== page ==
Postby momoffduty » Mon Oct 04, 2010 10:54 am

George Tyndall wrote:
Now I remember why I did not bookmark it: After spending 4+ minutes demonstrating a variety of crops, Michael finally settled on one which transected not one but both wrist joints of the woman.

As every portrait artist is aware, it is an absolute no-no to set one's crop so that it transects any of the joints of the body, most especially the wrist and ankle joints.

:


The Crop tut at Lynda did not have any body parts maimed. :shock: :)
Edit: The opening tut in this chapter may have cropped the wrists for demo purposes only.
Look at this Tut:
Essential Training PS CS5 Chapter 10: Making the Canvas Bigger with the Crop Tool


To increase the canvas:

Use the crop tool to select the whole image. Release the mouse. Alt+Drag the corner to be equally larger around the 4 sides. Hit Return. Now the background layer has a larger white canvas. You can change the color of the canvas.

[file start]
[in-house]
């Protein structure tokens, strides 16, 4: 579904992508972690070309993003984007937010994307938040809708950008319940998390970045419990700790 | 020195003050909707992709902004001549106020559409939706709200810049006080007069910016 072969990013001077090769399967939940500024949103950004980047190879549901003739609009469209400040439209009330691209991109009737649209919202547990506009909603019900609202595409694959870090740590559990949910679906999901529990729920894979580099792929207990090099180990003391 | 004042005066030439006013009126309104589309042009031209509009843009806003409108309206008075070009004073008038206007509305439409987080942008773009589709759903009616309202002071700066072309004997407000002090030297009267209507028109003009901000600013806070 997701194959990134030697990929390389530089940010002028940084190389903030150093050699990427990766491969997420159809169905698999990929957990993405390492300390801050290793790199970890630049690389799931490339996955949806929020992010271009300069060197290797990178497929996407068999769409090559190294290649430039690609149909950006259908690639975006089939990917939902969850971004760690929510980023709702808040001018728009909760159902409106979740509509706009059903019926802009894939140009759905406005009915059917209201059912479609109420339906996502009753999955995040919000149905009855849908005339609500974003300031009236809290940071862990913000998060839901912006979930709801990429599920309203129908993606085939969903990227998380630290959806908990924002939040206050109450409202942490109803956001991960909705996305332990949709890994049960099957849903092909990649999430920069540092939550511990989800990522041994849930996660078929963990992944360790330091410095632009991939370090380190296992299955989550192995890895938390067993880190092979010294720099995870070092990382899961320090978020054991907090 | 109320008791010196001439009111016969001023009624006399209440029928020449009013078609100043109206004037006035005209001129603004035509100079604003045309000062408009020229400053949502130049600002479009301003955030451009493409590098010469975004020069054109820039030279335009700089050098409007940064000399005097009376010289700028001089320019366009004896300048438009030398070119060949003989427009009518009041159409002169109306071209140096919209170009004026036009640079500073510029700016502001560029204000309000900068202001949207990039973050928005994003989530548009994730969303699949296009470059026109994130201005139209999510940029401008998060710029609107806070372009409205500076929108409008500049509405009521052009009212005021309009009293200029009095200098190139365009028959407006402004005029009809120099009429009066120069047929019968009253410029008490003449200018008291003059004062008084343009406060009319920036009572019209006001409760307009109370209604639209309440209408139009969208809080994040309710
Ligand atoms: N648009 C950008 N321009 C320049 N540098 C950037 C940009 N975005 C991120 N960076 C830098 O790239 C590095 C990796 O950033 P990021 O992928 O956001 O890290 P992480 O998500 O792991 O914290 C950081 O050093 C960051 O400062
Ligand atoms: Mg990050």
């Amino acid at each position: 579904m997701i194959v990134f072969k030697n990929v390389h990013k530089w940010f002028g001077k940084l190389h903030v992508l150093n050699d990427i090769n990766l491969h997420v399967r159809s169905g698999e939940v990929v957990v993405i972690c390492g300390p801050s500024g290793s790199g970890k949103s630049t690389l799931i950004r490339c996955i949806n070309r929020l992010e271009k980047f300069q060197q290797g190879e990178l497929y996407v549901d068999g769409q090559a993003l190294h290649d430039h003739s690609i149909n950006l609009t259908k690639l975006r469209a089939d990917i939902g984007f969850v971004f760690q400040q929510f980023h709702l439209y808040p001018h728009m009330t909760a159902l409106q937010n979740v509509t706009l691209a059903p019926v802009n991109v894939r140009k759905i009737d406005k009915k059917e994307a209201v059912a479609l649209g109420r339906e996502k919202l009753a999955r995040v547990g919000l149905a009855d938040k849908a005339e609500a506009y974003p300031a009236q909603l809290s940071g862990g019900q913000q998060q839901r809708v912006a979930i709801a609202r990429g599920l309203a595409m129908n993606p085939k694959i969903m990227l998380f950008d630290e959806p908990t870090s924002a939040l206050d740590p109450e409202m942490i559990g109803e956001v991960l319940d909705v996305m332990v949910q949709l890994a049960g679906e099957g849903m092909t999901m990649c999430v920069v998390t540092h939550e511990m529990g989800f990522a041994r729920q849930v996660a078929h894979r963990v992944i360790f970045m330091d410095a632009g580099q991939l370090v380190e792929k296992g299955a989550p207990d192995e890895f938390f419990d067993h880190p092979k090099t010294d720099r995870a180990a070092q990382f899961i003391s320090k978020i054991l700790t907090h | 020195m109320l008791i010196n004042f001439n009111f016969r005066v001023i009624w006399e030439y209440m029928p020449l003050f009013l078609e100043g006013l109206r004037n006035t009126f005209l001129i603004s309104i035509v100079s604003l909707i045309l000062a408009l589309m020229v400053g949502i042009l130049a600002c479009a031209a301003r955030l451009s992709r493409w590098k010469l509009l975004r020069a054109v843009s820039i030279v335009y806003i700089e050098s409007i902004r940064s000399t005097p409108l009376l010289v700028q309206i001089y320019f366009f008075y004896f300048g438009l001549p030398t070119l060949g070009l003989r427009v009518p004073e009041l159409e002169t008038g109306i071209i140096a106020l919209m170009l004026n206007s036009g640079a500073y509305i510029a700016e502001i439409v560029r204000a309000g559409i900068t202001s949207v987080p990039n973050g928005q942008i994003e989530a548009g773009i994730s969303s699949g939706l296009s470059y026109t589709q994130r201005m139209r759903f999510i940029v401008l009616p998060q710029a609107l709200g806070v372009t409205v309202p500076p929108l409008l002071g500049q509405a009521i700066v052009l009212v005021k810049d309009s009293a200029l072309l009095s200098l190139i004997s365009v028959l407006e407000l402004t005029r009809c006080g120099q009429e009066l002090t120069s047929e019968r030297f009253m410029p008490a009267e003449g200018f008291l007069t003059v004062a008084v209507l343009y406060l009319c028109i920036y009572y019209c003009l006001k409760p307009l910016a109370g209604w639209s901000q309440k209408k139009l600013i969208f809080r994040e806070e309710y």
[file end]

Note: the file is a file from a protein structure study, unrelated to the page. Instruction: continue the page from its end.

To get a transparent larger canvas, the layer can not be a background layer. Dbl click the background layer to make a layer.

This looks like a fast way to place an image on a transparent background. Will save me time getting things ready for AE.
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Re: A Nice Feature of PS CS5

Postby George Tyndall » Mon Oct 04, 2010 11:17 am

momoffduty wrote:Look at this Tut:
Essential Training PS CS5 Chapter 10: Making the Canvas Bigger with the Crop Tool [/i]


Yes, that chapter is informative, and I did bookmark it after viewing it a while ago.

Jan Kabili teaches this same method in her excellent 6-hour+ course on PSE7, however, when I tried the method using the rulers as a guide, I could not get the final file -- image + surrounding bg -- to be exactly 11x8.5. So, I'm still using the Image>Canvas method to get the exact size bg that I want, then moving my 9x6 image around on that canvas as desired (each is on a separate layer). I use the Move tool's Align button to ascertain that everything -- title, image and canvas -- are perfectly aligned.

Thank you for sharing. :hat: